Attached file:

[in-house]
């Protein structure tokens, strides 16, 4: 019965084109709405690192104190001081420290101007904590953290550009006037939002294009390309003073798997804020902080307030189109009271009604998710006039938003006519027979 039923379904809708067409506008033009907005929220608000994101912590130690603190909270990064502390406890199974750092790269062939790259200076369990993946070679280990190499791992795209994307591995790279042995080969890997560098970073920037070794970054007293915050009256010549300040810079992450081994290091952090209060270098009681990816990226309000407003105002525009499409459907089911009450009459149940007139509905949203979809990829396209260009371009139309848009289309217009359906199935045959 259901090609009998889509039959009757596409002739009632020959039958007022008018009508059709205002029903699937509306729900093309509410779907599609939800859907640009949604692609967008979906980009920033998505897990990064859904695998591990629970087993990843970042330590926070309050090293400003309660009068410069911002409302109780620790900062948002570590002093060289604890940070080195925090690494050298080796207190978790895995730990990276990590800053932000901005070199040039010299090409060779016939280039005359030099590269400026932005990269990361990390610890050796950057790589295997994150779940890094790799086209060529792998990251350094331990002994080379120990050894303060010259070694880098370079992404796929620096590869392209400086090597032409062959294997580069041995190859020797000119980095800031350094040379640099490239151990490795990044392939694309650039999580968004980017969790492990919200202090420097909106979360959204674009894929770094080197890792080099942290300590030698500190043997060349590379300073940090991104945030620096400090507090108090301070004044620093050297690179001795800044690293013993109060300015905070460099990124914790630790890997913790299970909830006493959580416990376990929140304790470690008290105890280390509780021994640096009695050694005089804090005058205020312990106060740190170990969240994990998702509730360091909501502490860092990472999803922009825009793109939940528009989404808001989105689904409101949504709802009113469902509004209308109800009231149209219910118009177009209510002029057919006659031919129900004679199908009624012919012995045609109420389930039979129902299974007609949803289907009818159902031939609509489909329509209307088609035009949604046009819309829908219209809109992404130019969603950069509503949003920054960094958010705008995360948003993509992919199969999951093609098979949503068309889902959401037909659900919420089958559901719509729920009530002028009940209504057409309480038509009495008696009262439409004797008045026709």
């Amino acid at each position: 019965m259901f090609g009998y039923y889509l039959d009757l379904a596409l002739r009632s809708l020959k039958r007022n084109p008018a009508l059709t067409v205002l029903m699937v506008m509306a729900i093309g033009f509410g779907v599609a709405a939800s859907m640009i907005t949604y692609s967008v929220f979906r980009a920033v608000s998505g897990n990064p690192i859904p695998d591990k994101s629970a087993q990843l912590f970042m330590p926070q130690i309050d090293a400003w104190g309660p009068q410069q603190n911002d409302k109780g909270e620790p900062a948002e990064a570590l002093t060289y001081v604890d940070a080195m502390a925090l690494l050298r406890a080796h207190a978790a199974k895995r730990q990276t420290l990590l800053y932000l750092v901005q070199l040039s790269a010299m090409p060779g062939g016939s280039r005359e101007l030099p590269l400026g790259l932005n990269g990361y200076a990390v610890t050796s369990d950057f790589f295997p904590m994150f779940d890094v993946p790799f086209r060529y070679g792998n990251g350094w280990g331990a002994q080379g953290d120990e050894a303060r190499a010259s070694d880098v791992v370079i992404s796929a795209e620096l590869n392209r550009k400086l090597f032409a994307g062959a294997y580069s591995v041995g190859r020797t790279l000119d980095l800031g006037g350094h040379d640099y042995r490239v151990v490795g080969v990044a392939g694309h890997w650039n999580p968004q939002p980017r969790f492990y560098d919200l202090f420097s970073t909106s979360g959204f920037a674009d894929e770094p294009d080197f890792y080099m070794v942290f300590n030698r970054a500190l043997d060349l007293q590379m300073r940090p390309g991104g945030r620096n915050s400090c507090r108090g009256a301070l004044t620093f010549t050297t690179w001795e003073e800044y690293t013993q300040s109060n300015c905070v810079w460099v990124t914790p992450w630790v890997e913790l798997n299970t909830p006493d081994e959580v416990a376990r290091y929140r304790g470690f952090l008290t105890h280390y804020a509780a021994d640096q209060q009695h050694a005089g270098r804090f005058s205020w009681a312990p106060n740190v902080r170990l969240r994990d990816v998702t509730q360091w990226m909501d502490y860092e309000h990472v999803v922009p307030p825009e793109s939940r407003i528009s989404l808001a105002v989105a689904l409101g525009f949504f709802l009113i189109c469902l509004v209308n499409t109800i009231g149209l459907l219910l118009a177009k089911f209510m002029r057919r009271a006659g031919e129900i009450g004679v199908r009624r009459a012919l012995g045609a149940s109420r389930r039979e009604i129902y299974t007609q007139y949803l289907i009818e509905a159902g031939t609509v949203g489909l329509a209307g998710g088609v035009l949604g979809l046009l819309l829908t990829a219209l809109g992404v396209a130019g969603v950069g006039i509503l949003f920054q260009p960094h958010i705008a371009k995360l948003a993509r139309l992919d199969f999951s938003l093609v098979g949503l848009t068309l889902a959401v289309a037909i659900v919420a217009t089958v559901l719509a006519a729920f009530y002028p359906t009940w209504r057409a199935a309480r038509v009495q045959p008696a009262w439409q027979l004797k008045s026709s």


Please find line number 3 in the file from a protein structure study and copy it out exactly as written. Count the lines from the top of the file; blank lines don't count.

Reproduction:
């Amino acid at each position: 019965m259901f090609g009998y039923y889509l039959d009757l379904a596409l002739r009632s809708l020959k039958r007022n084109p008018a009508l059709t067409v205002l029903m699937v506008m509306a729900i093309g033009f509410g779907v599609a709405a939800s859907m640009i907005t949604y692609s967008v929220f979906r980009a920033v608000s998505g897990n990064p690192i859904p695998d591990k994101s629970a087993q990843l912590f970042m330590p926070q130690i309050d090293a400003w104190g309660p009068q410069q603190n911002d409302k109780g909270e620790p900062a948002e990064a570590l002093t060289y001081v604890d940070a080195m502390a925090l690494l050298r406890a080796h207190a978790a199974k895995r730990q990276t420290l990590l800053y932000l750092v901005q070199l040039s790269a010299m090409p060779g062939g016939s280039r005359e101007l030099p590269l400026g790259l932005n990269g990361y200076a990390v610890t050796s369990d950057f790589f295997p904590m994150f779940d890094v993946p790799f086209r060529y070679g792998n990251g350094w280990g331990a002994q080379g953290d120990e050894a303060r190499a010259s070694d880098v791992v370079i992404s796929a795209e620096l590869n392209r550009k400086l090597f032409a994307g062959a294997y580069s591995v041995g190859r020797t790279l000119d980095l800031g006037g350094h040379d640099y042995r490239v151990v490795g080969v990044a392939g694309h890997w650039n999580p968004q939002p980017r969790f492990y560098d919200l202090f420097s970073t909106s979360g959204f920037a674009d894929e770094p294009d080197f890792y080099m070794v942290f300590n030698r970054a500190l043997d060349l007293q590379m300073r940090p390309g991104g945030r620096n915050s400090c507090r108090g009256a301070l004044t620093f010549t050297t690179w001795e003073e800044y690293t013993q300040s109060n300015c905070v810079w460099v990124t914790p992450w630790v890997e913790l798997n299970t909830p006493d081994e959580v416990a376990r290091y929140r304790g470690f952090l008290t105890h280390y804020a509780a021994d640096q209060q009695h050694a005089g270098r804090f005058s205020w009681a312990p106060n740190v902080r170990l969240r994990d990816v998702t509730q360091w990226m909501d502490y860092e309000h990472v999803v922009p307030p825009e793109s939940r407003i528009s989404l808001a105002v989105a689904l409101g525009f949504f709802l009113i189109c469902l509004v209308n499409t109800i009231g149209l459907l219910l118009a177009k089911f209510m002029r057919r009271a006659g031919e129900i009450g004679v199908r009624r009459a012919l012995g045609a149940s109420r389930r039979e009604i129902y299974t007609q007139y949803l289907i009818e509905a159902g031939t609509v949203g489909l329509a209307g998710g088609v035009l949604g979809l046009l819309l829908t990829a219209l809109g992404v396209a130019g969603v950069g006039i509503l949003f920054q260009p960094h958010i705008a371009k995360l948003a993509r139309l992919d199969f999951s938003l093609v098979g949503l848009t068309l889902a959401v289309a037909i659900v919420a217009t089958v559901l719509a006519a729920f009530y002028p359906t009940w209504r057409a199935a309480r038509v009495q045959p008696a009262w439409q027979l004797k008045s026709s």